September 21, 1892. On her arrival there it was found that 392 of the 500 cases of salmon were so badly damaged that they could not bear transportation to New York, and were at San Francisto sold by the master at public auction for the benefit of all con· cerned, the gross proceeds realized at the sale being $1,415.84, and the net proceeds $1,341.50. After having been repaired at San. Francisco, the vessel proceeded on her voyage, and arrived at New York on or about March 18, 1893. On the arrival of the vessel at that port it was found that 43 of the 108 cases of salmon that were reshipped at San Francisco were damaged to the extent of 35 per cent. The remaining 65 cases were delivered in good order. The sound value of the salmon at New York at the time of the arrival of the vessel at that port was $6.80 per case, and the expense at New York for appraising the damage was $10. By the memorandum clause of the policy it was agreed between the parties "that bar, bundle, rod, hoop, and sheet iron, wire of all kinds, tin plates, steel cutlery, hardware, and all other articles subject to rust, madder, sumac, willow and wicker ware (manufactured or otherwise), salt, guano, cigars except in tin packages, fireworks, saltpetre, grain and seeds of all kinds possessing the power of germination, tobacco, Indian meal, fruits (whether preserved or otherwise), cheese, dry fish, vegetables and roots, rags, hops, hempen yarns, bags, cotton bagging, and other articles used for bags or bagging, pleasure carriages, household furniture, printed books, personal effects, paintings, statuary, engravings and prints, skins and hides, musical instruments, looking glasses, ice, and all other articles that are perishable in their own nature, are hereby insured only against general average and absolute to· tal loss; and the insurers are not to be held liable hereunder for any constructive total loss on such articles, if any portion thereof be delivered in specie at the port of destination." By clause 3 of the agreements and stipulations limiting the risk undertaken in the earlier part of the policy, it was provided that all merchan· dise not excepted from the memorandum clause "is hereby waX'ranted by the insured free from particular average and partial loss, unless occasioned by stranding, sinking, fire, collision, or other extraordinary peril hereby insured against, and amounting to fifty per cent. or more on the sound value of the whole shipment at the port of delivery; and all such loss shall be settled on the principles of salvage loss, with benefit of salvage to the insurers." The sole contest between the parties to the suit is whether the facts show that the appellees have suffered a 50 per cent. loss, within the meaning of the policy. If they have, the judgment of the court below was right, and should be affirmed; if they have not, the judge ment must be reversed. The question is hot, what would have been the rights and ob· ligations of the respective parties under the general principles of the law of marine insurance, in the absence of the provisions of clause 3; but what is the true meaning of that clause, considered in connection with the other provisions of the policy? Thus read, and considering it in connection with the agreed facts, it is clear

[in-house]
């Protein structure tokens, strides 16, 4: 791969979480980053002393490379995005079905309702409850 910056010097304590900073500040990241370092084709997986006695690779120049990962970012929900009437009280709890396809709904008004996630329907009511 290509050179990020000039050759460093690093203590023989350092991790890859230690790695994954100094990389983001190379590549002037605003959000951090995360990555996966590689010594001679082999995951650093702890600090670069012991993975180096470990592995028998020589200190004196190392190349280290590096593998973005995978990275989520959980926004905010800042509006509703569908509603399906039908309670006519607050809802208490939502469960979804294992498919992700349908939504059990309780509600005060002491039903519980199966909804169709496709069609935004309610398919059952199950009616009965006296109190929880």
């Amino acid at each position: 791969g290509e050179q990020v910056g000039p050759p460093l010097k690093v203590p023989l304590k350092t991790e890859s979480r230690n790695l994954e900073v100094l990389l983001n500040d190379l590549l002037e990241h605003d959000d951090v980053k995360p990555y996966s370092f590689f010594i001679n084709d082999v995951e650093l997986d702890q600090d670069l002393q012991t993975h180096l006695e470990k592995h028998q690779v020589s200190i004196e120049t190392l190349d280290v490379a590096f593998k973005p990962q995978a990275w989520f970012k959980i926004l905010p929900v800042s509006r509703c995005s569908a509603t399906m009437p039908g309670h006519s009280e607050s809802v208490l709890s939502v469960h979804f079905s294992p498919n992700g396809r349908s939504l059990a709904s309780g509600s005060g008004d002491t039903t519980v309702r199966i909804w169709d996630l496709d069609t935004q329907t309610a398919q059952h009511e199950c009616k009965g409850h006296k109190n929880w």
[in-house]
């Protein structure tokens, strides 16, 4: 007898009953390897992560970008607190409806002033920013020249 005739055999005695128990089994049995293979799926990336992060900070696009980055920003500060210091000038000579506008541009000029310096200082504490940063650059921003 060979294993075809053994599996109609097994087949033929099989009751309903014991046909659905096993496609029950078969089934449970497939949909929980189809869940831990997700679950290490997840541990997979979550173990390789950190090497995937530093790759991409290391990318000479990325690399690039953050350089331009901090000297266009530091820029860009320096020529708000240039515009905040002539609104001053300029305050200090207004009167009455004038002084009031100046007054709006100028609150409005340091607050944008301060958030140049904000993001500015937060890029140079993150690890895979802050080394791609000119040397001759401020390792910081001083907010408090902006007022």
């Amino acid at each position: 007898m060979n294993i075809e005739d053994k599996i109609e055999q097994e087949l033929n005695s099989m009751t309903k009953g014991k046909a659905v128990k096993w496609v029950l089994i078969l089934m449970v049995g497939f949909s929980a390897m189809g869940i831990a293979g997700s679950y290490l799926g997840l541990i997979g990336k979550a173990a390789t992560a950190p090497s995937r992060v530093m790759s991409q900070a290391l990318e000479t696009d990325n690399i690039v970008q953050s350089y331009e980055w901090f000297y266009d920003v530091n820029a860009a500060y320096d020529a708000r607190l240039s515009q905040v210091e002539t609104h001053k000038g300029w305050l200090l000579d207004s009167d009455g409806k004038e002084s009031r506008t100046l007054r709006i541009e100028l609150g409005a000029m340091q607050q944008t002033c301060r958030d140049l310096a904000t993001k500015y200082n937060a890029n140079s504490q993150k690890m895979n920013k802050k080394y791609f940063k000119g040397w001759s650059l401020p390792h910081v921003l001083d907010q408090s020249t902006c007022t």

that the contract of iIisurance in question was not limited by the provisions of clause 3 if the loss sustained by the appellees amount· ed'to 50 per cent. or more of the sound value of the whole shipment at the port of delivery. The sound value of the whole shipment at the port of delivery, as agreed upon by the respective par· ties, was $6.80 per case, amounting to $3,400. If the loss sustained by the appellees amounted to 50 per cent. of that sum,-that is to say, to $1,700,-then, manifestly, the contract of insurance waS not limited by the provisions of clause 3, and the insurer is liable. The real question, therefore, is, how is the loss sustained by the appellees to be ascertained? If the contract of the parties itself de· clares the method, that method must, of course, control. If, on the contrary, the contract does not so provide, then resort must be had to the general principles of the law of marine insurance for a solution of the question. As has been seen, clause 3 concludes with the words, "And all such loss shall be settled on the principles of salvage loss, with benefit of salvage to the insurers." It is contended on the part of the appellant, and properly so, that the word "such," here used, refers "to the particular average and partial loss" mentioned in the former portion of the clause; and it is further inappellant that when, by the contract, the parties prosisted by vided that such loss should be "settled" on the principles of salvage loss, with benefit of salvage to the insurers, they were not providing the method by which such loss should be ascertained, but for the manner in which it should be paid. This is giving to the word "settled," in the connection in which it is used, too restricted a meaning. Ordinarily, the settlement of a loss insured against ex vi termini includes an adjustment of the amount to be paid, as well as the payment of the amount when ascertained; and we think it clear that such is its meaning as used in the policy in question. The loss sustained by the appellees is, therefore, under the terms of the contract, to be ascertained in accordance with the principles of salvage loss, with benefit of salvage to the insurers. That the loss in question, adjusted in accordance with those prin· ciples, exceeded 50 per cent. of the sound value of the whole shipment at the port of delivery, is obvious, and, indeed, is not denied by the learned proctor for the appellant. In thus giving effect to what we think is the-meaning and intent of the contract that the parties themselves made, no injustice reo sults to the appellant. The insurer agreed to pay the assured for any particular average and partial loss sustained by a peril insured against, in the event such loss should amount to 50 per cent. or more of the' sound value of the whole shipment at the port of delivery, at the same time, and as a part of the contract, stipulating that such loss, if sustained, should be settled the principles a,pplicable to a salvage loss, with benefit of salvage to insurer. It thus reserved to itself the full benefit of salvage. Under the cir· cumstances, 'it is just, as well as matter of contract, that the loss sustained bytlie' appellees by the neeessary sale at San Francisco of the 392 eases of salmon be treated as a total loss to them. Judg· mellt affirmed.